Reforms and protests: where is France heading?

In France, the strikes and protests against the controversial pension reform continue. In a TV interview French President Emmanuel Macron justified his decision to bypass parliament and push the reform through saying it was "a necessity for the country" for which he was prepared to make himself unpopular. Europe's press analyses the reasons for the protests and potential consequences.

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The Spectator (GB) /

Markets could bring Macron to his knees

The Spectator says Macron may have to cede after all in view of the economic impact of the protests:

“It is Macron himself who raised the spectre of financial turmoil, while inverting it, to warn the French that if his pensions bill did not pass then the markets would be spooked. The chief economist at Allianz, consulted by Le Monde, accused the president of waving a red rag at a bull. ... Unrest across France, oil refineries and ports blocked, widespread public transport disruption. ... It would be ironic that the former whizz kid investment banker Macron should be forced to take orders from the financial markets and back down.”

El Periódico de Catalunya (ES) /

Political system needs overhauling

The only alternative to Macron is the street, writes El Periódico de Catalunya:

“The protests will continue because behind them is the general discontent of a population that has just been through a health crisis with many repercussiona and is now in a new crisis, while the prices of the basic necessities are rising and inflation is causing wages to shrink. In France, moreover, the social gap is growing between the city centres controlled by the children of the bourgeoisie and the suburbs. The question now is whether a single person, the president, can make all the decisions or whether the model of the republic needs to be changed. With parliament practically annulled, French democracy today leaves all the power in the hands of the president, so that the only alternative power is the street.”

Libération (FR) /

Voters' mandate misunderstood

The president is destroying French democracy, says Jean Quatremer, a Libération columnist:

“For the most part Macron justifies his stubborn attitude by saying that the French elected him for what he proposed to do, but this is completely false. ... His legitimacy is based on the rejection of extremes, which should have forced him to seek a compromise acceptable to society. By rejecting compromise and remaining firm in his conviction that he is right and everyone else is wrong he is weakening French democracy, which already suffered because of the Covid crisis. Nothing, however, was learned from the pandemic. Emmanuel Macron pretended to be reviving democracy, but he could turn out to be its gravedigger.”

Interia (PL) /

High time Brussels criticised the system

The EU may be applying double standards in evaluating political systems, Interia speculates:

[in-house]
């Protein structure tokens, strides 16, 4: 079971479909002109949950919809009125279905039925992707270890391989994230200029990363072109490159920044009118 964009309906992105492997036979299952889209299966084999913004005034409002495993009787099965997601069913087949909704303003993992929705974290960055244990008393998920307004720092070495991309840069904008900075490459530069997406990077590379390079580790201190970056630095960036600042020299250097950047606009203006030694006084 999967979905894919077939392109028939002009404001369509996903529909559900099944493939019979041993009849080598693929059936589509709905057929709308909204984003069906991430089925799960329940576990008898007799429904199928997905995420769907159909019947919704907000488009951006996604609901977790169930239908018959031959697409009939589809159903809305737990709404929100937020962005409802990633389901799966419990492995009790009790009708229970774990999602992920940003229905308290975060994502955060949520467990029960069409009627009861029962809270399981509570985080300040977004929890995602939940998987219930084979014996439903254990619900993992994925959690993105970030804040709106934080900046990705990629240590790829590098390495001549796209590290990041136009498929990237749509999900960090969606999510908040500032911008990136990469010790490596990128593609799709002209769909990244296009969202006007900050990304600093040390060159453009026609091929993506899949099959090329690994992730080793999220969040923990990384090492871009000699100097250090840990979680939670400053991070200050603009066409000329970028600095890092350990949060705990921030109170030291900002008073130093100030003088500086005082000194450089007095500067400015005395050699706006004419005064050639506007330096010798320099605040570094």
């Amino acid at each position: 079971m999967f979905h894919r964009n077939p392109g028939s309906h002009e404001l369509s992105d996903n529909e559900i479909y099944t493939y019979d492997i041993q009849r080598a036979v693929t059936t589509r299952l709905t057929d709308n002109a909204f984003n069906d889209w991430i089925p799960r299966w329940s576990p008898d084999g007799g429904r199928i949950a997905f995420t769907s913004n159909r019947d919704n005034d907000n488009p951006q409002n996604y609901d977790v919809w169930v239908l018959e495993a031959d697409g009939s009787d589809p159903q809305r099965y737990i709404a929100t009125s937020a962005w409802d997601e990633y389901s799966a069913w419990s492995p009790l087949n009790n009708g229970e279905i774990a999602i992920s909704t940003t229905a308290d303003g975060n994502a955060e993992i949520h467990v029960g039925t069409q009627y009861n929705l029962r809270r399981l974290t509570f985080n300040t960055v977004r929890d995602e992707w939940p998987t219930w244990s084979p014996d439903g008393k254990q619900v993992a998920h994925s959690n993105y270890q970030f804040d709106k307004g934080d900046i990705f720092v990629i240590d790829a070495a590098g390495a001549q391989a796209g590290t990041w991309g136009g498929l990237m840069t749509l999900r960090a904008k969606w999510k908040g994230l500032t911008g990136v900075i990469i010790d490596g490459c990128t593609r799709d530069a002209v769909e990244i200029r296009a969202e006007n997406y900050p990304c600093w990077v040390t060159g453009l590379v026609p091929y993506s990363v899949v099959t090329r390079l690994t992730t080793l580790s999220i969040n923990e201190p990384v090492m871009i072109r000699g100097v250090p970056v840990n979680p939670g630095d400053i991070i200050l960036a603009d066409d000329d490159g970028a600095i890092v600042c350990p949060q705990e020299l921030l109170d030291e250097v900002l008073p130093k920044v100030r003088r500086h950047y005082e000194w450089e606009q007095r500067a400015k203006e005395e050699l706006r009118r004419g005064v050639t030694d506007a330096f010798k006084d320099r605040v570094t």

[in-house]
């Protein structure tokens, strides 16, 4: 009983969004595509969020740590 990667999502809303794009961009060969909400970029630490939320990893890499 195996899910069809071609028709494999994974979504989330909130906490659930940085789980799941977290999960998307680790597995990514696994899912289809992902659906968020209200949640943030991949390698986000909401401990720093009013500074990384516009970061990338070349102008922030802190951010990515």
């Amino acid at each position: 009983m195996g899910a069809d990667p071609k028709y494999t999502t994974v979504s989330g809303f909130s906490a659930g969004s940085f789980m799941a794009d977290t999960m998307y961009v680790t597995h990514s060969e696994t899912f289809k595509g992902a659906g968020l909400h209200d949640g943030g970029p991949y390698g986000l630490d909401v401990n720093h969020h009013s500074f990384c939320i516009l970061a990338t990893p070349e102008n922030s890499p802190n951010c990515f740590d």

“The French system is structured in such a way that the government can do almost anything and the parliament almost nothing. ... The EU authorities constantly denounce the model being shaped - rather timidly - by the Polish right. ... We are urged to make the deliberations on proposed legislation more transparent. But is the French system transparent? ... Of course, the EU applies the standard adopted by the Venice Commission in 2016. But the systems of the old EU countries seem to be considered above suspicion while those of the new members are seen as inherently suspect, and even more so when they are governed by formations that disagree with the Eurocrats in terms of ideology.”

Gazeta Wyborcza (PL) /

Ageing cannot be demonstrated away

Gazeta Wyborcza finds the fierce reaction of the French surprising:

“The scale of the protests is massive even for France, where demonstrations in the millions are normal. But what is most surprising is the disproportion between the scale and fierceness of the protests and the scope of the changes to the pension system, which do not look dramatic. ... The problem of an ageing population and the corresponding tensions in the pension system affect all countries, not just France. Poland too. The pension reform introduced by the Donald Tusk government was reversed by the PiS government, but the problem has not disappeared and will have to be tackled again sooner or later.”

Adevărul (RO) /

Signal warning of deep division in Europe

Commenting in Adevărul, political analyst Cristian Unteanu puts the massive protests in France in a larger context:

“In my opinion what is happening in France right now is a very serious alarm signal highlighting the general discontent among the populations of several European countries (and not only there) regarding governance in times of crisis and the inability of the political class to find real answers . ... It is becoming more and more difficult for the population to cope with the process of impoverishment and, above all, with the emergence of social rifts the likes of which we haven't seen since the times when poor societies were brutally divided between the class of the super-rich and the rest, the category of the 'masses'.”

Le Monde (FR) /

Crisis solvable with a little courage

The Constitutional Council, to which the pension reform has now been submitted for examination under pressure from the left, could offer a solution, sociologist Michel Offerlé writes in Le Monde:

“The first and obvious one is to dismantle the law paragraph by paragraph by deleting all the measures that have no place in such a text. The second option, more complex and courageous, would be to reject the entire text. Good legal reasons have been put forward, in particular numerous cases of abuse of procedure due to a supplementary budget law having been used to introduce fundamental changes to the pension system, with dire consequences for the lives of millions of citizens.”

Documento (GR) /

Up to the left to make a move now

Documento calls for constructive alternatives: